Ahmed al-Haj reported from Sanaa, Yemen. Associated press writers Maggie Michael in Cairo and AP National Security Writer Robert Burns in Washington contributed to this report.

Jill Colvin And Ahmed Al-Haj, The Associated Press

Canadian Press

Get local stories you won't find anywhere else right to your inbox.
Sign up here

Just Posted

Chief Justice Christopher Hinkson (Office of the Chief Justice)
Judge questions whether B.C.’s top doctor appreciated right to religious freedom

Lawyer for province says Dr. Henry has outlined the reasons for her orders publicly

Okanagan high school girls volleyball players Georgia MacLean of Lake Country’s George Elliot Secondary (from left), Olivia Pederson of Vernon Christian School, Kassidy Schaper-Kotter of Vernon Secondary and Makenna Lane from W.L. Seaton Secondary have signed to play college volleyball with Abbotsford’s Columbia Bible College. (File photos)
Fraser Valley college inks quartet of Okanagan recruits

Columbia Bible College Bearcats in Abbotsford sign four players to women’s volleyball squad

Items seized by Chilliwack RCMP and Abbotsford Police during a Feb. 23 traffic stop. (RCMP photo)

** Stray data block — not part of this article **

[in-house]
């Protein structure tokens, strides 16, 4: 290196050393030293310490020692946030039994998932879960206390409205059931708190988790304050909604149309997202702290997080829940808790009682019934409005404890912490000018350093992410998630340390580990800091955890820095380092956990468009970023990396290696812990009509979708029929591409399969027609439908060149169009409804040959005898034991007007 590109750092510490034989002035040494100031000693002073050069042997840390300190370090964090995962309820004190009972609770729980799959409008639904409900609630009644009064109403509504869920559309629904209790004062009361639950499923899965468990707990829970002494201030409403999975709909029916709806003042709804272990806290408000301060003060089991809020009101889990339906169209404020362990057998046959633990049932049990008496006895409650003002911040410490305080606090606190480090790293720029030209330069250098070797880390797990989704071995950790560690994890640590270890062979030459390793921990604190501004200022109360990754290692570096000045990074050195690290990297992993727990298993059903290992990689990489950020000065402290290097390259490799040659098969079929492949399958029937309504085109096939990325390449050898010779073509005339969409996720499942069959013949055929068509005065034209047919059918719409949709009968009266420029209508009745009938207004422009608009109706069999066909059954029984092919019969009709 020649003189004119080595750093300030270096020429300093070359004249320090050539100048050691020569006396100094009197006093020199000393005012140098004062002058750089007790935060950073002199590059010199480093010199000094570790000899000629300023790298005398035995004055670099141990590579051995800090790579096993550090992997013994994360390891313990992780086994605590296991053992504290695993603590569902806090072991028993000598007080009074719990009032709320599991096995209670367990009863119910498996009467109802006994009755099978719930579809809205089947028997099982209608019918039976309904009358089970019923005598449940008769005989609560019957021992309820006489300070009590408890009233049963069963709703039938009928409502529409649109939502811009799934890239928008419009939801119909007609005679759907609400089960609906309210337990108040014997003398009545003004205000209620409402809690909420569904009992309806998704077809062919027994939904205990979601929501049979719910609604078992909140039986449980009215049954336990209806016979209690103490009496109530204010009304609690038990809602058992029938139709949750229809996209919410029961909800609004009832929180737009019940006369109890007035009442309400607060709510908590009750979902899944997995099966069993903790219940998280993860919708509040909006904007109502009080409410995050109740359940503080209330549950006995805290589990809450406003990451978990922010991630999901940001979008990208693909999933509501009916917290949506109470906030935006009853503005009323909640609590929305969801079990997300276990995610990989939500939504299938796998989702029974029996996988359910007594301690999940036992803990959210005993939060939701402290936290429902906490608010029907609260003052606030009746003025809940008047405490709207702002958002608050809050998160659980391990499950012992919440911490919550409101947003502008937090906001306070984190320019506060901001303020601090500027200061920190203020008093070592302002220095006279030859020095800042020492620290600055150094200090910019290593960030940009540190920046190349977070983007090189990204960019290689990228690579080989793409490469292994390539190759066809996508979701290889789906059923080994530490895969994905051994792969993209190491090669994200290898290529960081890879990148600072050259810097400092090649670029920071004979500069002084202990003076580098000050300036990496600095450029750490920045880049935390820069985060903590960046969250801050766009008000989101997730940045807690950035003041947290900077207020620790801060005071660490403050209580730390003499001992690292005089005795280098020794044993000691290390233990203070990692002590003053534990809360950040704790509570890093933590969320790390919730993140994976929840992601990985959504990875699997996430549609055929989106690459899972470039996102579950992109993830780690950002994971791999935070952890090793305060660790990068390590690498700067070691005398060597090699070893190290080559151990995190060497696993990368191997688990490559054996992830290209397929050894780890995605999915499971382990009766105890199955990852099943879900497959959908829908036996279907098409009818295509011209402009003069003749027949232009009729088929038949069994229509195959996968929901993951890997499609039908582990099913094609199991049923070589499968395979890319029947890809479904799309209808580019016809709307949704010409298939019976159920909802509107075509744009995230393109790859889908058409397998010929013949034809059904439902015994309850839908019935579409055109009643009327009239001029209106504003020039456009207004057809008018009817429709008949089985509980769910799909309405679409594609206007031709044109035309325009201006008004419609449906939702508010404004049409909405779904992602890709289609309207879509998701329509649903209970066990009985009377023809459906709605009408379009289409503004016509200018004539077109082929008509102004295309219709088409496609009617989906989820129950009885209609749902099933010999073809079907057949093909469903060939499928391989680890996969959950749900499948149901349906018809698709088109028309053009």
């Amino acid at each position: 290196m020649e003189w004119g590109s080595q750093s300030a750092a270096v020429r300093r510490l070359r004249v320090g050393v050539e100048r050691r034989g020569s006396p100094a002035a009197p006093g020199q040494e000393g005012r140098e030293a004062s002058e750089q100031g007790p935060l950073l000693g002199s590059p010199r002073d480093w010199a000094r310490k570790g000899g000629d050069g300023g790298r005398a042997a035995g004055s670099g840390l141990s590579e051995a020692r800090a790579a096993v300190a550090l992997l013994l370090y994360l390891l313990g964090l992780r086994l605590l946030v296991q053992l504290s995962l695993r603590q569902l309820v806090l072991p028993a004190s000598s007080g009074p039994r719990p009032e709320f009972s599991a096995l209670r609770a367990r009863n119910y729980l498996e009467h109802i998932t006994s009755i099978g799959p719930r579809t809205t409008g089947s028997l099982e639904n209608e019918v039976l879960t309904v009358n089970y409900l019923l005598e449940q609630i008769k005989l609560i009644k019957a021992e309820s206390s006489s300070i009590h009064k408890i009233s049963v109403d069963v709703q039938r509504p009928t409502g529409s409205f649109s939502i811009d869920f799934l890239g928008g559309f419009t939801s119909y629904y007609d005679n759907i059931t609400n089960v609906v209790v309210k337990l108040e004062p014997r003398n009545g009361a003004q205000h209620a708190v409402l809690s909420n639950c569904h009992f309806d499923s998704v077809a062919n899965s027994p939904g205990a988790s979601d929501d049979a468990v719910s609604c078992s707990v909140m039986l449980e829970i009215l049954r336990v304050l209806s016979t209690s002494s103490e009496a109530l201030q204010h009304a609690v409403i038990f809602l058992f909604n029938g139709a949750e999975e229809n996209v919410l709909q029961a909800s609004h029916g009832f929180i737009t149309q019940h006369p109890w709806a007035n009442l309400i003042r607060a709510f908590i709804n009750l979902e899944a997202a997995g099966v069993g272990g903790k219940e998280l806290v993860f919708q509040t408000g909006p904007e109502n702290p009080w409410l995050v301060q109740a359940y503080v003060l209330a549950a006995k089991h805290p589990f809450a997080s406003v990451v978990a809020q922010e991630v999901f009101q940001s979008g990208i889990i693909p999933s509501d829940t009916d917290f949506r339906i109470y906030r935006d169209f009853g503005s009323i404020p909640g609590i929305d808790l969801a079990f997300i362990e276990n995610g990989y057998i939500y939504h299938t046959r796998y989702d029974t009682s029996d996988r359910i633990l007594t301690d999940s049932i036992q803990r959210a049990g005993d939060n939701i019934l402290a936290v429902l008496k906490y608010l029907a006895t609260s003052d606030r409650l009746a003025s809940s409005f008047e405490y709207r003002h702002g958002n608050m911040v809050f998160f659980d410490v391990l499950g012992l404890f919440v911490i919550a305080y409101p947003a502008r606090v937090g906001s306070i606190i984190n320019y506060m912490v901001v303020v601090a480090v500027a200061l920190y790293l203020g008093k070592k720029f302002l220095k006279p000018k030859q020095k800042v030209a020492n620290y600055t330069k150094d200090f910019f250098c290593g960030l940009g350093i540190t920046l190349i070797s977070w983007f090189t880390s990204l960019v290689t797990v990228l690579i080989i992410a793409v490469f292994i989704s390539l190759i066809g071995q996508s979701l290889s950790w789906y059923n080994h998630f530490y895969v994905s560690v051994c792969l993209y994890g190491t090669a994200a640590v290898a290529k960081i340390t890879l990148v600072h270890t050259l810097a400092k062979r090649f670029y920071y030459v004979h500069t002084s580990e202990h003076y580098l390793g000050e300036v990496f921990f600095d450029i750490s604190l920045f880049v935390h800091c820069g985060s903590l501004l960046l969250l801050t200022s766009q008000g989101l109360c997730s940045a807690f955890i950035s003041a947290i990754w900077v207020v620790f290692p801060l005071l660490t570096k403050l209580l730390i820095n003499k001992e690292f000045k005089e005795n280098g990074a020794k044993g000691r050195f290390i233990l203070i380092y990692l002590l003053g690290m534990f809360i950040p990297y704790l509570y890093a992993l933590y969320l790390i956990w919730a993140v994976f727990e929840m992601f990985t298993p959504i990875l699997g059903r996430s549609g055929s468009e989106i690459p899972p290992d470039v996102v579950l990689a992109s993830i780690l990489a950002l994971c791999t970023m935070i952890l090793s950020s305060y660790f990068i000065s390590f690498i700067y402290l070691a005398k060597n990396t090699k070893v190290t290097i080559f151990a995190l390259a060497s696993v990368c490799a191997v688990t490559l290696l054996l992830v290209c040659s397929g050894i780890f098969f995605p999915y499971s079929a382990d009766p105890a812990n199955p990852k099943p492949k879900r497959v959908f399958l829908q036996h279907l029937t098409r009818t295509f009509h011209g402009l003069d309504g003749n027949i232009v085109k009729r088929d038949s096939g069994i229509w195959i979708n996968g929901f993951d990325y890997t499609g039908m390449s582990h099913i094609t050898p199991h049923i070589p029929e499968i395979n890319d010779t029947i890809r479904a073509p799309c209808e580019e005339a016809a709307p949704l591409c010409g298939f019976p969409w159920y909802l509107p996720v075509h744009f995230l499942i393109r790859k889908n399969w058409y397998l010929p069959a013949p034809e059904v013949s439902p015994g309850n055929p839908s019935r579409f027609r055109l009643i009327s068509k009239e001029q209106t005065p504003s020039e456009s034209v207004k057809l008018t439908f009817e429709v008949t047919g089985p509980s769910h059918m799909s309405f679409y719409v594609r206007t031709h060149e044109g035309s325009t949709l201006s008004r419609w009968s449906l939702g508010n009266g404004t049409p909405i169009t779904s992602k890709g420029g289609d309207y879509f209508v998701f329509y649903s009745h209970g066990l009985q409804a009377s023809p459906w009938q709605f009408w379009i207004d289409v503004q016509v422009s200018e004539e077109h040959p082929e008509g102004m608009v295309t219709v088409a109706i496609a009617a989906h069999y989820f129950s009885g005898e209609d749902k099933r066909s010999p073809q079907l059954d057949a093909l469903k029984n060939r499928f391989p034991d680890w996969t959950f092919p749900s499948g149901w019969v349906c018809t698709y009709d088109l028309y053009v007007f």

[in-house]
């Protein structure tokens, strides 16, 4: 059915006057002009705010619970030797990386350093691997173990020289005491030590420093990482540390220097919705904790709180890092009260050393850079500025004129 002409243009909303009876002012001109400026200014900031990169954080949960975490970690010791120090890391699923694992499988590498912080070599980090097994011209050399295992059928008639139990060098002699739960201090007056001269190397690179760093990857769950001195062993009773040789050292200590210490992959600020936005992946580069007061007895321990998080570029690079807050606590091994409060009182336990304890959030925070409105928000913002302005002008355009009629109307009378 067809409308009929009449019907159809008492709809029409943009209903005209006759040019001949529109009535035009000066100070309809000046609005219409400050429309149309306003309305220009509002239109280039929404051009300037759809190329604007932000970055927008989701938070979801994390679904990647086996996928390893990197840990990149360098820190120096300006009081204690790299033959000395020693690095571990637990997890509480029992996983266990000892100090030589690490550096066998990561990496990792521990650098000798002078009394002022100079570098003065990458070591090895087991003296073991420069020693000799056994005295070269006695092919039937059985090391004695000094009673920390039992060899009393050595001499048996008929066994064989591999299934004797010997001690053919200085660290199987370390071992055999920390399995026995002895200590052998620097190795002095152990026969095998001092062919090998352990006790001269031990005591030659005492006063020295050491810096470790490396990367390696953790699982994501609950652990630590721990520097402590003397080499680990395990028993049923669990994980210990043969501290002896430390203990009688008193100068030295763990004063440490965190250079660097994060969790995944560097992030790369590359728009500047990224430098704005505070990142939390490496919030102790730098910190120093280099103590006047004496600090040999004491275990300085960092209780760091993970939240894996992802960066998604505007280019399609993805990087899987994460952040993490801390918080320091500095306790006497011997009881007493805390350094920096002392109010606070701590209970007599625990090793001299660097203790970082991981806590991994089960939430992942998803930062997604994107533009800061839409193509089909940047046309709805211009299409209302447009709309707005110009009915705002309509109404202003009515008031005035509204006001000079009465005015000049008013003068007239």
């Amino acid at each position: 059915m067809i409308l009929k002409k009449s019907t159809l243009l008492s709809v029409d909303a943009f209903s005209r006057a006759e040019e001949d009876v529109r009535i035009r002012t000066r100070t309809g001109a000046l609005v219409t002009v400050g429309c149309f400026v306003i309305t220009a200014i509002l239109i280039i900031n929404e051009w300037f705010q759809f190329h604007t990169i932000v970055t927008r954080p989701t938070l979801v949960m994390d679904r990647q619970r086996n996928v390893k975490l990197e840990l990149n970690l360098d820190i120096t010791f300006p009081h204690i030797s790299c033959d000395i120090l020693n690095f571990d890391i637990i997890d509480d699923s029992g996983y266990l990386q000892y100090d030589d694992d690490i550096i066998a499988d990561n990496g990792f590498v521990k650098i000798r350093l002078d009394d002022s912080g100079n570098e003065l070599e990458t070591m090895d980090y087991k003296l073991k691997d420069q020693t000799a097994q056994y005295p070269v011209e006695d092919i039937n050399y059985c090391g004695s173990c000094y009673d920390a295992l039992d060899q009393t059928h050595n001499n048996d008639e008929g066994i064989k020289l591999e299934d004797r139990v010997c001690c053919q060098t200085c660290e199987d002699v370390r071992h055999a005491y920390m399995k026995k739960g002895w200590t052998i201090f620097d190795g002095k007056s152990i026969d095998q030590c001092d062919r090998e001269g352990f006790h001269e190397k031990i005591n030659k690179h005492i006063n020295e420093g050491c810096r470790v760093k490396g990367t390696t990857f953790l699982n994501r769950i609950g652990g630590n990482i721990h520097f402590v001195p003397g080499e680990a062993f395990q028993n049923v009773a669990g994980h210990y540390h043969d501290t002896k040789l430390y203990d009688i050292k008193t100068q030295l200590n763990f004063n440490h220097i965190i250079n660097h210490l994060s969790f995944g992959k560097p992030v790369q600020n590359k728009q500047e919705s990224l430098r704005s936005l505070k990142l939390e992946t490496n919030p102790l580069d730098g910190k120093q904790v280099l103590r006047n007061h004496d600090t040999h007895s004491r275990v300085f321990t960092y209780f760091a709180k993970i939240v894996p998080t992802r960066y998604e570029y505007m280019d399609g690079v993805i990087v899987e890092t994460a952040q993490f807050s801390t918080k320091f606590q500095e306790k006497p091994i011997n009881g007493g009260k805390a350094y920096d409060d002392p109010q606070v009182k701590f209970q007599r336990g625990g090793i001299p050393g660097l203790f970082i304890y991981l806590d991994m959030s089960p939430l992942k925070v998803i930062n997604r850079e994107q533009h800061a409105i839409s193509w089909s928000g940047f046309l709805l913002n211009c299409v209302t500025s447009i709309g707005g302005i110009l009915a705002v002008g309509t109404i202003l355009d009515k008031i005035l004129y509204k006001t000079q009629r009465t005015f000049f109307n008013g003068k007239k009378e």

Police from Chilliwack and Abbotsford seize drugs in traffic stop

Chilliwack RCMP worked with the Abbotsford PD to seize four kilograms of suspected fentanyl

(Black Press file photo)
Chilliwack RCMP looking for man who tried to grab boy near Robertson elementary school

A man in a parked minivan reached out the driver side window as a young boy passed by

Hope’s station house, moved from its original location along the railroad to 111 Old Hope Princeton Way. (Emelie Peacock/Hope Standard)
Health Minister Adrian Dix looks on as Dr. Bonnie Henry pauses for a moment as she gives her daily media briefing regarding COVID-19 for British Columbia in Victoria, B.C. THE CANADIAN PRESS/Jonathan Hayward
7 additional deaths and 542 new COVID-19 cases in B.C.

Provincial health officials reported 18 new COVID-19 cases linked to variants of concern

A recently finished $4.3-million taxiway extension at the Victoria International Airport (not pictured) is unusable because of a blind spot. (Black Press Media file photo)
Blind spot leaves Victoria airport’s new $4.3-million taxiway extension unusable